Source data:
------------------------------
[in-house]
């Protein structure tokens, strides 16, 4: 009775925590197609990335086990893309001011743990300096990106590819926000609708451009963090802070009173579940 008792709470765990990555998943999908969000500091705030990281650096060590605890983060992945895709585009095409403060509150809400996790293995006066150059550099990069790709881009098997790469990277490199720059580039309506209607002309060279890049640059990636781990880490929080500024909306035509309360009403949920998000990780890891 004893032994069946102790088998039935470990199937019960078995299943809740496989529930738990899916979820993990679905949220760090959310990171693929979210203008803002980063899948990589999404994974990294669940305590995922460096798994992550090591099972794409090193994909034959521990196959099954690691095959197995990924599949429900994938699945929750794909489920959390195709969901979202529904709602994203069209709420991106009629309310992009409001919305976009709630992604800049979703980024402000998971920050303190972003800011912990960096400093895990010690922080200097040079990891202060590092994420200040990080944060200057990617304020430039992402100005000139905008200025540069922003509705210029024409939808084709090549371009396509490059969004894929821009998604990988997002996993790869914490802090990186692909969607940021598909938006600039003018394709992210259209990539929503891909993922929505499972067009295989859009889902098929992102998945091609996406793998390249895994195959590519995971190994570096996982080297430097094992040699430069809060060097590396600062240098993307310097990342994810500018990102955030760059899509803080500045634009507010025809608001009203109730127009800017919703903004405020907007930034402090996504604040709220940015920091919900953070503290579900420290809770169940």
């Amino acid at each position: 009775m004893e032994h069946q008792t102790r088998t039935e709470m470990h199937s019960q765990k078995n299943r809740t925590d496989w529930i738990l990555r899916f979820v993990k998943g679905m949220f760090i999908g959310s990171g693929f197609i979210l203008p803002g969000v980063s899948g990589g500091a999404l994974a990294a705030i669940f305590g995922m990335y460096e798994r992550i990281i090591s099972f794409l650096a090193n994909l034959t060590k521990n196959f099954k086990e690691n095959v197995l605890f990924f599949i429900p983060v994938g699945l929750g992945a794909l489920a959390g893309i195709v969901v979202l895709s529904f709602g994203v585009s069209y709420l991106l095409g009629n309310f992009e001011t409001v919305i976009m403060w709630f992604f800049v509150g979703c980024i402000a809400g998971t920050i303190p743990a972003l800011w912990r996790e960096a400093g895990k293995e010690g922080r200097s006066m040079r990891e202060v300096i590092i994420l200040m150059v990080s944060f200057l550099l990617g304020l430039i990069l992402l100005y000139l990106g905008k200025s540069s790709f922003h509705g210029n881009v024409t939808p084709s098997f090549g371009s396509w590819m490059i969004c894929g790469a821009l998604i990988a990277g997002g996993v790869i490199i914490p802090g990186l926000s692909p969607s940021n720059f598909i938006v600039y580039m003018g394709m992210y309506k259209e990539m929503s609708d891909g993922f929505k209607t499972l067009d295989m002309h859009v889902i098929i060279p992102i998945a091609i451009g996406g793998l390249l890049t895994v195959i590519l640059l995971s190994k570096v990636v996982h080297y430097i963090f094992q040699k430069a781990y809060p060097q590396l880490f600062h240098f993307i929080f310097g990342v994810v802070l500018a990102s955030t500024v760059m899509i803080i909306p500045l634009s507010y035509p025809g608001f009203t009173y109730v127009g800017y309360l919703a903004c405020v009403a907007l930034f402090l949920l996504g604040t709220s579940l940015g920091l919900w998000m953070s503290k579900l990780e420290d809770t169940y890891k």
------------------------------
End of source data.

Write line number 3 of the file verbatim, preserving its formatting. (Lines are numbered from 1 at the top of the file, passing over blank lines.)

């Amino acid at each position: 009775m004893e032994h069946q008792t102790r088998t039935e709470m470990h199937s019960q765990k078995n299943r809740t925590d496989w529930i738990l990555r899916f979820v993990k998943g679905m949220f760090i999908g959310s990171g693929f197609i979210l203008p803002g969000v980063s899948g990589g500091a999404l994974a990294a705030i669940f305590g995922m990335y460096e798994r992550i990281i090591s099972f794409l650096a090193n994909l034959t060590k521990n196959f099954k086990e690691n095959v197995l605890f990924f599949i429900p983060v994938g699945l929750g992945a794909l489920a959390g893309i195709v969901v979202l895709s529904f709602g994203v585009s069209y709420l991106l095409g009629n309310f992009e001011t409001v919305i976009m403060w709630f992604f800049v509150g979703c980024i402000a809400g998971t920050i303190p743990a972003l800011w912990r996790e960096a400093g895990k293995e010690g922080r200097s006066m040079r990891e202060v300096i590092i994420l200040m150059v990080s944060f200057l550099l990617g304020l430039i990069l992402l100005y000139l990106g905008k200025s540069s790709f922003h509705g210029n881009v024409t939808p084709s098997f090549g371009s396509w590819m490059i969004c894929g790469a821009l998604i990988a990277g997002g996993v790869i490199i914490p802090g990186l926000s692909p969607s940021n720059f598909i938006v600039y580039m003018g394709m992210y309506k259209e990539m929503s609708d891909g993922f929505k209607t499972l067009d295989m002309h859009v889902i098929i060279p992102i998945a091609i451009g996406g793998l390249l890049t895994v195959i590519l640059l995971s190994k570096v990636v996982h080297y430097i963090f094992q040699k430069a781990y809060p060097q590396l880490f600062h240098f993307i929080f310097g990342v994810v802070l500018a990102s955030t500024v760059m899509i803080i909306p500045l634009s507010y035509p025809g608001f009203t009173y109730v127009g800017y309360l919703a903004c405020v009403a907007l930034f402090l949920l996504g604040t709220s579940l940015g920091l919900w998000m953070s503290k579900l990780e420290d809770t169940y890891k």